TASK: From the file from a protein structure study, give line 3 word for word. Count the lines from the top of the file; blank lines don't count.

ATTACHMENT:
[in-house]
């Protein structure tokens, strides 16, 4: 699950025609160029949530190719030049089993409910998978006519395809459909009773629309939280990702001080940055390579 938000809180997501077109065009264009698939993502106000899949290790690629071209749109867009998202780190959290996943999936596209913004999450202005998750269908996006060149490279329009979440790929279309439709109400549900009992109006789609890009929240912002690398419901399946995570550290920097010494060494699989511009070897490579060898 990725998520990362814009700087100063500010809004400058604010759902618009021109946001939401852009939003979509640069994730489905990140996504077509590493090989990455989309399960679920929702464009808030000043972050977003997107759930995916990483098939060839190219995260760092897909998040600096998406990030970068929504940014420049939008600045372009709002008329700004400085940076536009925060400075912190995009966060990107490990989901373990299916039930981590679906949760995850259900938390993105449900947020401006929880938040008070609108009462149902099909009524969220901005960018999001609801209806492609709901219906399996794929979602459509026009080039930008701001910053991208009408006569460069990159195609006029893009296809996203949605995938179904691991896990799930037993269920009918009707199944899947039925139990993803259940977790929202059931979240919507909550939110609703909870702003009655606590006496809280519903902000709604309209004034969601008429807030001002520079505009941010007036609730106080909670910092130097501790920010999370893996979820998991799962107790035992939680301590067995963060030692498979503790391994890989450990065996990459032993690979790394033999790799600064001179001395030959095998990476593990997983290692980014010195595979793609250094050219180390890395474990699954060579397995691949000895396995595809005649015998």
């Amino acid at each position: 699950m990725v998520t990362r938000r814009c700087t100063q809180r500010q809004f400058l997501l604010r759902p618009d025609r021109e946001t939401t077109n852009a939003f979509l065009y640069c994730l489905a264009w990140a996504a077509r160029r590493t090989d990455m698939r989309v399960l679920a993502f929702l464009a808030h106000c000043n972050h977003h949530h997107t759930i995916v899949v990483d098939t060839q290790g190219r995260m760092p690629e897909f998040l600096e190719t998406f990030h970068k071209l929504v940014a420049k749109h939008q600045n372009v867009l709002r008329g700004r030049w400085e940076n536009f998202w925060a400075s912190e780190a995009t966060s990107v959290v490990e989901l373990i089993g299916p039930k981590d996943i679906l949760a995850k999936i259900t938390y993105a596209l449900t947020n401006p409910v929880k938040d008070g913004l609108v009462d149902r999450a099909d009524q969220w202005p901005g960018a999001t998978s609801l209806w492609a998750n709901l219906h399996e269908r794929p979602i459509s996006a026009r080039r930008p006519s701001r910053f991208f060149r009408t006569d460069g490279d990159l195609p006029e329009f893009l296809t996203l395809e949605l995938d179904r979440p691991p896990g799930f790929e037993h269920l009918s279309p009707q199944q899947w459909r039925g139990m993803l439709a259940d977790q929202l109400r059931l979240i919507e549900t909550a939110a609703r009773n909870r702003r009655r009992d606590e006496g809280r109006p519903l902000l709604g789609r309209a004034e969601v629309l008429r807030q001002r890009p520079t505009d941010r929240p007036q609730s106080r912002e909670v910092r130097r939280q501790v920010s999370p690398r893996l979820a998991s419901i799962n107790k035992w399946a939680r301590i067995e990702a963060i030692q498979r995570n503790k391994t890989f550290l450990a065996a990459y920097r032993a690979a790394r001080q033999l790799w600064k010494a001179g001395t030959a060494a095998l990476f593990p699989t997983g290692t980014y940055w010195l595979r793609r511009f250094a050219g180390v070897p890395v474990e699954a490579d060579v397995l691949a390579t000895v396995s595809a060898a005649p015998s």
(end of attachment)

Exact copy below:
């Amino acid at each position: 699950m990725v998520t990362r938000r814009c700087t100063q809180r500010q809004f400058l997501l604010r759902p618009d025609r021109e946001t939401t077109n852009a939003f979509l065009y640069c994730l489905a264009w990140a996504a077509r160029r590493t090989d990455m698939r989309v399960l679920a993502f929702l464009a808030h106000c000043n972050h977003h949530h997107t759930i995916v899949v990483d098939t060839q290790g190219r995260m760092p690629e897909f998040l600096e190719t998406f990030h970068k071209l929504v940014a420049k749109h939008q600045n372009v867009l709002r008329g700004r030049w400085e940076n536009f998202w925060a400075s912190e780190a995009t966060s990107v959290v490990e989901l373990i089993g299916p039930k981590d996943i679906l949760a995850k999936i259900t938390y993105a596209l449900t947020n401006p409910v929880k938040d008070g913004l609108v009462d149902r999450a099909d009524q969220w202005p901005g960018a999001t998978s609801l209806w492609a998750n709901l219906h399996e269908r794929p979602i459509s996006a026009r080039r930008p006519s701001r910053f991208f060149r009408t006569d460069g490279d990159l195609p006029e329009f893009l296809t996203l395809e949605l995938d179904r979440p691991p896990g799930f790929e037993h269920l009918s279309p009707q199944q899947w459909r039925g139990m993803l439709a259940d977790q929202l109400r059931l979240i919507e549900t909550a939110a609703r009773n909870r702003r009655r009992d606590e006496g809280r109006p519903l902000l709604g789609r309209a004034e969601v629309l008429r807030q001002r890009p520079t505009d941010r929240p007036q609730s106080r912002e909670v910092r130097r939280q501790v920010s999370p690398r893996l979820a998991s419901i799962n107790k035992w399946a939680r301590i067995e990702a963060i030692q498979r995570n503790k391994t890989f550290l450990a065996a990459y920097r032993a690979a790394r001080q033999l790799w600064k010494a001179g001395t030959a060494a095998l990476f593990p699989t997983g290692t980014y940055w010195l595979r793609r511009f250094a050219g180390v070897p890395v474990e699954a490579d060579v397995l691949a390579t000895v396995s595809a060898a005649p015998s």